The Larut Wars were a series of disputes between the Ghee Hin and the Hai San secret societies over tin mines in Perak, Malaysia. The first conflict broke out in 1861 over the control of the water course for mining. A gambling quarrel escalated and sparked the second war in 1865. The third broke out in 1872 over boundary claims on the mining land, and the fourth in 1873 until the Straits Governor finally intervened to safeguard the Straits Settlements’ commercial interests. The Pangkor Treaty was signed in 1874, ending the warfare and being the first step to the eventual British rule of the Malay States.
ever resurge. It’s truly an occasion for celebration, Seng Poh.

The Great Opium Syndicate

Tan Seng Poh
Tan Seng Poh

A Wealthy Opium Farmer

A Teochew businessman from Perak and the first Chinese Municipal Commissioner. He made his fortune through opium revenue farms and other businesses.

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A Wealthy Opium Farmer

Cheang Hong Lim
Cheang Hong Lim was a well-known Chinese community leader and philanthropist in the 19th century. In addition to his business interests in opium and spirit farming, he also engaged in shipping and real estate. He built shophouses at Chin Swee Road and Havelock Road, and established several temples including the Geok Hong Tian temple at Havelock Road and the Fuk Tak Chi temple at Telok Ayer Street. In 1891, the colonial government recognised him as the leader of the Hokkien community in Singapore.
, Tan Yeok Nee
Tan Yeok Nee was a rich merchant in Singapore and Malaya. He came down to Singapore from Guangdong, and worked as a peddler in clothes and textiles. His frequent visits to the Malay kampong at Telok Blangah led to him becoming close friends with Maharaja Abu Bakar, the ruler of Johor. Tan built his business empire in Johor, and opened four shops in Singapore for the trading of gambier and pepper. He retired and returned to China in 1900.
and I have come to a consensus. We will merge the Singapore, Riau, Melaka and Johor farms into one, and this will be known as the Great Syndicate.
A Reporter
Circa 1870
I must commend you on your achievements, for this arrangement couldn’t have been easy. You must have incurred significant financial losses to accomplish this. I certainly hope that the formation of the Great Syndicate will stop the violence and smuggling among former rivals.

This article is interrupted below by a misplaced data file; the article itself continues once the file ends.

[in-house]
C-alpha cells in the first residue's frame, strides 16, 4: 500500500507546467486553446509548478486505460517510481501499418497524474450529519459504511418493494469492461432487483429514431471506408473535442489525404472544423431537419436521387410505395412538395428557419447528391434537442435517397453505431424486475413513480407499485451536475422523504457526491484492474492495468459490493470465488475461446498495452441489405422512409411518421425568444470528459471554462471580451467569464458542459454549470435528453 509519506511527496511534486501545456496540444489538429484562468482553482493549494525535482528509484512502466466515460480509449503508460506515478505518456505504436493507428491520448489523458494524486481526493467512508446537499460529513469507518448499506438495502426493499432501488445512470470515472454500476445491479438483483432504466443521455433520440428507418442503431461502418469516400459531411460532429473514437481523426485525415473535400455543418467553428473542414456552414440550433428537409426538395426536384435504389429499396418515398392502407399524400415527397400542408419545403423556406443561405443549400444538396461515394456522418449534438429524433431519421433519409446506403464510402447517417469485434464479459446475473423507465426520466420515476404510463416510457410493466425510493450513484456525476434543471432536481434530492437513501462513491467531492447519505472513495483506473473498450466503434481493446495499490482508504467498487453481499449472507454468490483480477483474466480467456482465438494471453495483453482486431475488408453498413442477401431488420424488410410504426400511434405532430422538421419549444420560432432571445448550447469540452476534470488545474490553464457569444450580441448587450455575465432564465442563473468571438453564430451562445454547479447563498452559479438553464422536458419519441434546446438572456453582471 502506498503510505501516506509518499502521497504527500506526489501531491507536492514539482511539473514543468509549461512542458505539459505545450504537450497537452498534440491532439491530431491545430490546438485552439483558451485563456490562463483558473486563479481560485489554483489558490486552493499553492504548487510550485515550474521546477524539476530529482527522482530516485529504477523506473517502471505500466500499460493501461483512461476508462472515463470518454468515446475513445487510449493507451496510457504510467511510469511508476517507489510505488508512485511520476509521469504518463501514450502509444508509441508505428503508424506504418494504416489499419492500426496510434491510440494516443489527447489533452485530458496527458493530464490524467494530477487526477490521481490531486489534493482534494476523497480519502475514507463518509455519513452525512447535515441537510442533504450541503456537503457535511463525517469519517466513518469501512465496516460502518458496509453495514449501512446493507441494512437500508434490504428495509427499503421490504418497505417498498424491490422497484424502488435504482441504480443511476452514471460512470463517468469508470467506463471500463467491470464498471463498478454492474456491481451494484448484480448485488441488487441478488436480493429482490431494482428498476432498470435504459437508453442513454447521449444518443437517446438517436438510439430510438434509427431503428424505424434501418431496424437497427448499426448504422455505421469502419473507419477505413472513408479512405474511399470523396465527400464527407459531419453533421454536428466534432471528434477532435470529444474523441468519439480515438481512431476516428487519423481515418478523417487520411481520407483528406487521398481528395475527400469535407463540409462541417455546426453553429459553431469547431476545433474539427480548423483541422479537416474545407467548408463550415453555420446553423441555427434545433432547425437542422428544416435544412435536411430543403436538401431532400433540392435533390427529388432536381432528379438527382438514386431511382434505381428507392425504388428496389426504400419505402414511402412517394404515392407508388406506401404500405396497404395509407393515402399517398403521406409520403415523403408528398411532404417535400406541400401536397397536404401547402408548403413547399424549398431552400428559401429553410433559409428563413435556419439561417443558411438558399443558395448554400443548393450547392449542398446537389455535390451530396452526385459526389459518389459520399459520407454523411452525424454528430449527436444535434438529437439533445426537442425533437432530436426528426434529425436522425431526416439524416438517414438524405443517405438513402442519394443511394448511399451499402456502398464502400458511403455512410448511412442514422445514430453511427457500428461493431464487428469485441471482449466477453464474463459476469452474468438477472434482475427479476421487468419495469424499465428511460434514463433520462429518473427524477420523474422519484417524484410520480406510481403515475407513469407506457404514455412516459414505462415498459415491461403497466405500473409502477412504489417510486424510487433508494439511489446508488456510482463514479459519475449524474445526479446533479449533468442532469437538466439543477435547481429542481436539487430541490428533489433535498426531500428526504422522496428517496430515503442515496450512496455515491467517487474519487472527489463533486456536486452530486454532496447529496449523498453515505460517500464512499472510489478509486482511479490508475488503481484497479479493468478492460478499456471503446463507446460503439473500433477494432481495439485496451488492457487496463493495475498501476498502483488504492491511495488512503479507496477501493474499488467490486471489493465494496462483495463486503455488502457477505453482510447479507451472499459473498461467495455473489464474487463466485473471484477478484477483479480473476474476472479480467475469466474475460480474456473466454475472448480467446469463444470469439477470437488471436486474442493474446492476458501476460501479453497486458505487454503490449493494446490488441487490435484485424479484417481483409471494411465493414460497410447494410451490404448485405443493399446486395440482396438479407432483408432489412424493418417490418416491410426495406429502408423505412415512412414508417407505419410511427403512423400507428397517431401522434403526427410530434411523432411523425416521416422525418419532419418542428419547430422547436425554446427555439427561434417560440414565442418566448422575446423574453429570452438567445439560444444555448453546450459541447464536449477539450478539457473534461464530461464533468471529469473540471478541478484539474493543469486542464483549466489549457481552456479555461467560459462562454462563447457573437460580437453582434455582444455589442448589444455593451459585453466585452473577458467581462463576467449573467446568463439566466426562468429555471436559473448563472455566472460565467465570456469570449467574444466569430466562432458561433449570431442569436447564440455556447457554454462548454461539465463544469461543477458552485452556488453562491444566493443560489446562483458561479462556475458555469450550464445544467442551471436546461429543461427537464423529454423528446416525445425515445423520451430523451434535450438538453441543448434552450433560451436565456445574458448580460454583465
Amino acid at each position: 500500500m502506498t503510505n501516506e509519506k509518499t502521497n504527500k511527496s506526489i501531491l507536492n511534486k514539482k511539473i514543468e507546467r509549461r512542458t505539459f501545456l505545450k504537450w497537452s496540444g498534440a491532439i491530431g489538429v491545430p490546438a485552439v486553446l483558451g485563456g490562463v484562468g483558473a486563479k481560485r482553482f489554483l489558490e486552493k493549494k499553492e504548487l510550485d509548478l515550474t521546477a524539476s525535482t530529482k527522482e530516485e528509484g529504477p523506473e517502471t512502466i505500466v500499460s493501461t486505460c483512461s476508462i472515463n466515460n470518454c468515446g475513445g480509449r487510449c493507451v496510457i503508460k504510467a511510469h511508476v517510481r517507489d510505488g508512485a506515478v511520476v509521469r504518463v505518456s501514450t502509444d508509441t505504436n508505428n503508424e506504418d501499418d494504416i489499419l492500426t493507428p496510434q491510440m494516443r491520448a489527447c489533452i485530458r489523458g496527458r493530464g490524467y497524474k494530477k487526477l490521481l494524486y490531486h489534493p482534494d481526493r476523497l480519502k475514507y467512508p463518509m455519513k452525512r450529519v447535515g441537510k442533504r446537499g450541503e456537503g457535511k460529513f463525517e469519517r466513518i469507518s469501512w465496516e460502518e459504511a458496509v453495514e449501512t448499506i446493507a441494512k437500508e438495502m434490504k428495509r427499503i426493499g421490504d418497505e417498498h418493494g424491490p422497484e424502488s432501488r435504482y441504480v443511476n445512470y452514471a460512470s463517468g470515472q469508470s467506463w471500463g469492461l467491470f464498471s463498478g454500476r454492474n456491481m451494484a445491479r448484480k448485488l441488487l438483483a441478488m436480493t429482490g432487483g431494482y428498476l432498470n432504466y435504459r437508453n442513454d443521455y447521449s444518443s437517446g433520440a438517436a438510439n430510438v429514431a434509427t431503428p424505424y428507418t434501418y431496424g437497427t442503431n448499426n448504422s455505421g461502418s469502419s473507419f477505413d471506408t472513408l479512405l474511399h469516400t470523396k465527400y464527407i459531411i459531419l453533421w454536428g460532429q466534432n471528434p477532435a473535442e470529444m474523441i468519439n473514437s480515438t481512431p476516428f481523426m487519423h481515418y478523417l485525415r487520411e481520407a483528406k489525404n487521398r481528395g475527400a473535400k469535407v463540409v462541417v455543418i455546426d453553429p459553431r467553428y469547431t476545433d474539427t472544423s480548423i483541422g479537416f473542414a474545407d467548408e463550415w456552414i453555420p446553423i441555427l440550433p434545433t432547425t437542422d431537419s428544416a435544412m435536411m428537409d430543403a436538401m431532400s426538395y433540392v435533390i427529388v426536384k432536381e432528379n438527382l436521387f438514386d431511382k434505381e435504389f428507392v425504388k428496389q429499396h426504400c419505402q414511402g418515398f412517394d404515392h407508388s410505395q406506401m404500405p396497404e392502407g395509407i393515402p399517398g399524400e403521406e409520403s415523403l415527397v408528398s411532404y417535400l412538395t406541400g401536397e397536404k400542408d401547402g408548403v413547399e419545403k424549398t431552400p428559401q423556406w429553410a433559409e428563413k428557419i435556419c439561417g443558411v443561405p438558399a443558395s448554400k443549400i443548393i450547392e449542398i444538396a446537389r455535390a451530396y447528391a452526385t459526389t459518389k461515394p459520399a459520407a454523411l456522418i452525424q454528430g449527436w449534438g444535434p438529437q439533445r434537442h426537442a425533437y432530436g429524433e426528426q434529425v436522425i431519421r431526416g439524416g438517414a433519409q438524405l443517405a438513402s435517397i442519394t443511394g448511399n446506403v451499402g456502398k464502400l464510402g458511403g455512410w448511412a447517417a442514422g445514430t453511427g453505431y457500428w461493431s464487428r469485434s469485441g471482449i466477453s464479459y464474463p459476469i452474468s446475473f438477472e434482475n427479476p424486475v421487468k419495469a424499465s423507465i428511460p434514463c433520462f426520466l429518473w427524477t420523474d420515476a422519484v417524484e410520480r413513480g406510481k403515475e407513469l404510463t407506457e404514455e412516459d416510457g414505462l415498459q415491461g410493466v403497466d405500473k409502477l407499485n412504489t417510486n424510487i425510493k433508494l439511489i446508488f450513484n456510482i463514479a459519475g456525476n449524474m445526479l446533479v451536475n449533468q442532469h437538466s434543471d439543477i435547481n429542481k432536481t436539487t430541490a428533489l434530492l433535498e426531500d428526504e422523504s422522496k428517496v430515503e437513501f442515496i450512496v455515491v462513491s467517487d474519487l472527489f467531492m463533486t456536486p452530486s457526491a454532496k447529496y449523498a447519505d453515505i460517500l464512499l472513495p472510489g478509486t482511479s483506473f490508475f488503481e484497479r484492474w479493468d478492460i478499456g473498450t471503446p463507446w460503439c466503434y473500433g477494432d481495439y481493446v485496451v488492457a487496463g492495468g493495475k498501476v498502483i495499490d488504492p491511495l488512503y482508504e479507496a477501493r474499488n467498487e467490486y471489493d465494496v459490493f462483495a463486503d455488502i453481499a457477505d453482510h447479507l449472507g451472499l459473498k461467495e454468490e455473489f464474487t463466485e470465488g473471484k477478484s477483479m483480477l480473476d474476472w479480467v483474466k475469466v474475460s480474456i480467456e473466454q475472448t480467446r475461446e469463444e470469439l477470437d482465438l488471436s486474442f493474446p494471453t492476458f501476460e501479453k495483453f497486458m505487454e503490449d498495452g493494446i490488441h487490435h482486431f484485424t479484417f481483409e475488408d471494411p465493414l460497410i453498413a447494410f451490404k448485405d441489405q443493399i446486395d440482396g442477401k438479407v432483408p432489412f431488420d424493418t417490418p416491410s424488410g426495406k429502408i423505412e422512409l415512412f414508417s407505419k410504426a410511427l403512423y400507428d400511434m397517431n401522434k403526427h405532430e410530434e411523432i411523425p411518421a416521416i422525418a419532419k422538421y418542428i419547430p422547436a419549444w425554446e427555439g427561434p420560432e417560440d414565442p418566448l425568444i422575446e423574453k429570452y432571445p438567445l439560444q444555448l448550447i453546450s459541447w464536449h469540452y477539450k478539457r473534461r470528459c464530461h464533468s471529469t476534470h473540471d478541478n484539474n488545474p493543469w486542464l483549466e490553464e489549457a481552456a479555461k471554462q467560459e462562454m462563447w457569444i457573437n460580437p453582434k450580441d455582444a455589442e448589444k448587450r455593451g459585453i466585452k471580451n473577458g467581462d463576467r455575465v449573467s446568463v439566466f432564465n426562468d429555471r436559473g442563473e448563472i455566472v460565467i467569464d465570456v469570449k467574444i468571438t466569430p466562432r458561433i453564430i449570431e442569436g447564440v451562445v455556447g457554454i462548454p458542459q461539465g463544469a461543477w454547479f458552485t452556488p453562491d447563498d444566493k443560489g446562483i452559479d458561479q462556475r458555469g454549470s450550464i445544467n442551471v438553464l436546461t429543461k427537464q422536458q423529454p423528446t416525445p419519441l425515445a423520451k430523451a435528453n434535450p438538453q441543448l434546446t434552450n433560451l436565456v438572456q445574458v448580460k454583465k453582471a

When Cheang Hong Lim’s brother, Cheang Hong Guan, took charge of Singapore’s opium and spirit farms, you were in charge of the Johor and Riau opium farms. The competition between the two of you prompted more smuggling and a resurgence of violence. Fortunately, Cheang Hong Guan has since gone bankrupt, leaving Cheang Hong Lim in charge.

The First Chinese Municipal Commissioner

Tan Seng Poh
Tan Seng Poh

A Wealthy Opium Farmer

A Teochew businessman from Perak and the first Chinese Municipal Commissioner. He made his fortune through opium revenue farms and other businesses.

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shared Town Hall's
Town Hall

Municipal Council Office

A building that housed various government agencies including the Municipal Council. It was later converted into a theatre, and is now known as the Victoria Theatre and Concert Hall.

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A Wealthy Opium Farmer

I am glad to have been elected to the position of Municipal Commissioner, and I look forward to serving my community in my new role.

The First Chinese Municipal Commissioner

Town Hall
Town Hall

Municipal Council Office

A building that housed various government agencies including the Municipal Council. It was later converted into a theatre, and is now known as the Victoria Theatre and Concert Hall.

Municipal Council Office

Mr. Tan Seng Poh has accepted the position of Municipal Commissioner. He is the first Chinese appointed to this influential position. His local experience, philanthropy and business prowess make him an ideal fit for this leadership role in Singapore.

Congratulations, Mr. Tan Seng Poh, and may there…
A Eurasian Student
Circa 1870
Congratulations sir, and thank you for raising $5,000 for Chinese scholarships at Raffles Institution. It’s been a great honour to be part of the inaugural Chinese class of 1865 together with other European and Eurasian students. We’ve been learning the various Chinese dialects with our teacher’s help.

When I graduate, I’ll assist the police with investigating secret societies. There’s currently a dearth of interpreters, and the few who are currently assisting the police are likely to be either secret society members themselves or those afraid of the societies’ retribution.

Tan Seng Poh’s Death

Tan Keng Swee
Tan Keng Swee

Son of Tan Seng Poh

The son of Tan Seng Poh who took over the opium farm after his father passed away. He was the first Chinese racehorse owner in Singapore.

Son of Tan Seng Poh

It gives me great sorrow to announce the passing of my father, Tan Seng Poh. In life, he was known for his giving and charitable spirit, his astuteness in business and his excellent work as a Municipal Commissioner, where he gave the public the full benefit of his ability. The…
The Straits Times
The Straits Times

A Local Newspaper

An English newspaper in Singapore that was first published on 15 July 1845.

A Local Newspaper
25 Jan 1880
At the funeral of Tan Seng Poh today, all manner of Chinese and nearly all European residents turned out to pay their last respects to an old and well-regarded member of society. He was known for his generosity and good nature among the Chinese community, and there was scarcely a European who did not regard Mr. Seng Poh as one of their friends. His name was always on the list of regular donors to charitable causes.

Undeterred by the broiling sun, thousands attended the solemn procession, lining the roads from Hill Street to Thomson Road. He will be sorely missed.